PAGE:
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Iceland isn’t really getting rid of Down syndrome

| Tuesday, September 19, 2017

Iceland isn’t getting rid of Down syndrome. Iceland is getting rid of people with Down syndrome. There’s a difference.

In August, CBS published a report, which has since gone viral, announcing that the island’s abortion rate for babies with Down syndrome is approaching 100 percent. Like most progressive European countries, selective abortion is rampant thanks to pre-natal testing which allows expectant mothers to know nearly any medical condition their child might have. Just one or two children with the genetic disorder are born each year in Iceland — and usually as the result of faulty testing, meaning the parents thought they had a healthy child. In other words, no one in Iceland wants a Down syndrome child. This is both saddening and horrifying.  Saddening, because children with disabilities are people who deserve even more care and protection, not less, and horrifying because of what this says about modern society which so often claims to be fighting for the oppressed, for social justice and for equality. Who could be more oppressed than children targeted and eliminated at a 99 percent death rate?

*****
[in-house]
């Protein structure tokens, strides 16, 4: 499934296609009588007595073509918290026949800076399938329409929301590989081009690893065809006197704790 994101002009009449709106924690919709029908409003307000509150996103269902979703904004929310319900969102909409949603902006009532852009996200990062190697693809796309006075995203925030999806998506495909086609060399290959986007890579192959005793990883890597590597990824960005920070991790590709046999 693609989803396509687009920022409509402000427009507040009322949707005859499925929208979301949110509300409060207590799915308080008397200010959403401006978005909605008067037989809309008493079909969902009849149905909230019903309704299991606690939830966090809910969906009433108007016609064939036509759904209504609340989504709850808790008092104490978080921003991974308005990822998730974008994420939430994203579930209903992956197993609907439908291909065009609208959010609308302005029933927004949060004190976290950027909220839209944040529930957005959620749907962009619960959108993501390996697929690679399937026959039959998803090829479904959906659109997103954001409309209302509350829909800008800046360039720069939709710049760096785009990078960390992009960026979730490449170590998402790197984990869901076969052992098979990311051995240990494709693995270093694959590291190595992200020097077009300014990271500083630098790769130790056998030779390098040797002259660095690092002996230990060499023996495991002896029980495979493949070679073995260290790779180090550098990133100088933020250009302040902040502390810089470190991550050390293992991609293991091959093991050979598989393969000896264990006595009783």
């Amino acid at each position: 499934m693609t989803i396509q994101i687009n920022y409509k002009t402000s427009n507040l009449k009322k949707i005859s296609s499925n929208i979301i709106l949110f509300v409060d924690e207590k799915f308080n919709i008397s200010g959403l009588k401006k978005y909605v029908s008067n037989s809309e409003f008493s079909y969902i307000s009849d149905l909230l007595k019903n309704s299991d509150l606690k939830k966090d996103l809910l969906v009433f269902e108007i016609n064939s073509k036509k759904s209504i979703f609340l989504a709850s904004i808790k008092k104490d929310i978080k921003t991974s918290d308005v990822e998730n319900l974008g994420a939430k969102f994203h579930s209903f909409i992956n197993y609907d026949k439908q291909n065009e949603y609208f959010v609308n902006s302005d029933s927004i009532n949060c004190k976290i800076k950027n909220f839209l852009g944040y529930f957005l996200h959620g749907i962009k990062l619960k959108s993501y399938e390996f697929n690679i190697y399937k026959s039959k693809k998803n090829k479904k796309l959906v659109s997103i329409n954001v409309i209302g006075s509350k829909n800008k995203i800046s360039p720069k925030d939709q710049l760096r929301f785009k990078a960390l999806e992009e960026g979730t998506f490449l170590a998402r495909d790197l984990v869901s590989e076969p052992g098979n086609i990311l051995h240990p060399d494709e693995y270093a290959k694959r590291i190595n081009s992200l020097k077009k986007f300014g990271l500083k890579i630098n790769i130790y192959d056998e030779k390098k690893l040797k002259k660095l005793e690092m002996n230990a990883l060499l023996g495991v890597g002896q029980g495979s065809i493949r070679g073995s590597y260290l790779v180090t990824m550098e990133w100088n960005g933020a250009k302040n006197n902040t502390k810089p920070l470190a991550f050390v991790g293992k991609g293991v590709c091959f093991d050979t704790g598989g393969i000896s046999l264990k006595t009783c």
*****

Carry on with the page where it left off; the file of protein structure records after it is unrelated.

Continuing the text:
This phenomenon is just an indicator of the larger problem present in our culture, an attitude St. Pope John Paul II called “the culture of death.” Human life and human dignity are under assault on all fronts, from threats of nuclear attacks, to countries ravaged by war and poverty, to cultural imperialism through abortion, contraception and forced sterilization. Pope Francis has updated this term to what he calls the “throwaway culture,” something he has fiercely critiqued. The throwaway culture is nowhere more blindingly destructive than in the selective abortion rate of children with disabilities. Our country isn’t quite as bad, but the Unites States still aborts anywhere from 65 percent to 90 percent, depending on various reports. As a society, we do not (or at least actively strive to not) discriminate on the basis of race, sex, creed, socioeconomic background and the like, but what makes those with disabilities any different?

Mothers and father who choose to selectively abort children with a disability are afraid of the difficulties and costs that come with such a child. What they fail to realize is the joyful, unlimited love and the unique beauty that only such a child can bring. Such a vast love is infinitely more powerful than any strain, hard though they indeed are, that arises out of raising these children. Pre-natal testing is a technological advance that should be used for good; knowing about a child’s medical condition before he or she is born can allow for pre-emptive surgeries or treatment and for preparation by the parents, both financial and psychological. But when this power is distorted to locate and eliminate the weakest among us, it begins to sound like a dystopian horror story or a utilitarian fantasy.